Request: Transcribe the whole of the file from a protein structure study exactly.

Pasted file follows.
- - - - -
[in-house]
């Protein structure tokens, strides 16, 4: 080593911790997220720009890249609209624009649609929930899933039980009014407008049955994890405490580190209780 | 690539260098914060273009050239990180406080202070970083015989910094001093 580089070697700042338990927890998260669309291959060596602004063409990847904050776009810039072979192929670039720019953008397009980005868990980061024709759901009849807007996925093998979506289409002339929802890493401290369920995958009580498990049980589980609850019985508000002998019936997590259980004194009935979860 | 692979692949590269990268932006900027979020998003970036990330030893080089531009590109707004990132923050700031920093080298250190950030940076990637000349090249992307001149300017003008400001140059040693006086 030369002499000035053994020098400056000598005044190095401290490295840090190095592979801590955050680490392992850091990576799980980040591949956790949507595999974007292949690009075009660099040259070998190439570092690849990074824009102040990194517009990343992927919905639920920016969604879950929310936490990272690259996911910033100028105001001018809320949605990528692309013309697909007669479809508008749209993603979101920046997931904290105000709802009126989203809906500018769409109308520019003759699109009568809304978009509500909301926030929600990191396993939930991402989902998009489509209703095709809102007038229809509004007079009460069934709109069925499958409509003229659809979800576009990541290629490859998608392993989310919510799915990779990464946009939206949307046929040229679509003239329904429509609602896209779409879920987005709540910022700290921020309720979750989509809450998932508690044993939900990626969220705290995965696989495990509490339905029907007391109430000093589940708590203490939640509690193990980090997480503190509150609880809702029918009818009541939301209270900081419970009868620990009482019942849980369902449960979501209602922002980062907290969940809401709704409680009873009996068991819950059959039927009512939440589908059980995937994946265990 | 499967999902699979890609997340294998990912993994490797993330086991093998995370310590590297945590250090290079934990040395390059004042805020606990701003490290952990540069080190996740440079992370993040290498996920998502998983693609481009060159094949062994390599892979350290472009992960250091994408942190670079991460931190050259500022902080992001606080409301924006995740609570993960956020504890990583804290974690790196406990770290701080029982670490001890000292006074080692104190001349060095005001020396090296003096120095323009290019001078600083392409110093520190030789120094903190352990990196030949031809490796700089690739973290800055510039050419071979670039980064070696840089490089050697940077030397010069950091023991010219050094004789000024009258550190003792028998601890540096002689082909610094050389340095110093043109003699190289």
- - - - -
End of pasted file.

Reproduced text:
[in-house]
């Protein structure tokens, strides 16, 4: 080593911790997220720009890249609209624009649609929930899933039980009014407008049955994890405490580190209780 | 690539260098914060273009050239990180406080202070970083015989910094001093 580089070697700042338990927890998260669309291959060596602004063409990847904050776009810039072979192929670039720019953008397009980005868990980061024709759901009849807007996925093998979506289409002339929802890493401290369920995958009580498990049980589980609850019985508000002998019936997590259980004194009935979860 | 692979692949590269990268932006900027979020998003970036990330030893080089531009590109707004990132923050700031920093080298250190950030940076990637000349090249992307001149300017003008400001140059040693006086 030369002499000035053994020098400056000598005044190095401290490295840090190095592979801590955050680490392992850091990576799980980040591949956790949507595999974007292949690009075009660099040259070998190439570092690849990074824009102040990194517009990343992927919905639920920016969604879950929310936490990272690259996911910033100028105001001018809320949605990528692309013309697909007669479809508008749209993603979101920046997931904290105000709802009126989203809906500018769409109308520019003759699109009568809304978009509500909301926030929600990191396993939930991402989902998009489509209703095709809102007038229809509004007079009460069934709109069925499958409509003229659809979800576009990541290629490859998608392993989310919510799915990779990464946009939206949307046929040229679509003239329904429509609602896209779409879920987005709540910022700290921020309720979750989509809450998932508690044993939900990626969220705290995965696989495990509490339905029907007391109430000093589940708590203490939640509690193990980090997480503190509150609880809702029918009818009541939301209270900081419970009868620990009482019942849980369902449960979501209602922002980062907290969940809401709704409680009873009996068991819950059959039927009512939440589908059980995937994946265990 | 499967999902699979890609997340294998990912993994490797993330086991093998995370310590590297945590250090290079934990040395390059004042805020606990701003490290952990540069080190996740440079992370993040290498996920998502998983693609481009060159094949062994390599892979350290472009992960250091994408942190670079991460931190050259500022902080992001606080409301924006995740609570993960956020504890990583804290974690790196406990770290701080029982670490001890000292006074080692104190001349060095005001020396090296003096120095323009290019001078600083392409110093520190030789120094903190352990990196030949031809490796700089690739973290800055510039050419071979670039980064070696840089490089050697940077030397010069950091023991010219050094004789000024009258550190003792028998601890540096002689082909610094050389340095110093043109003699190289």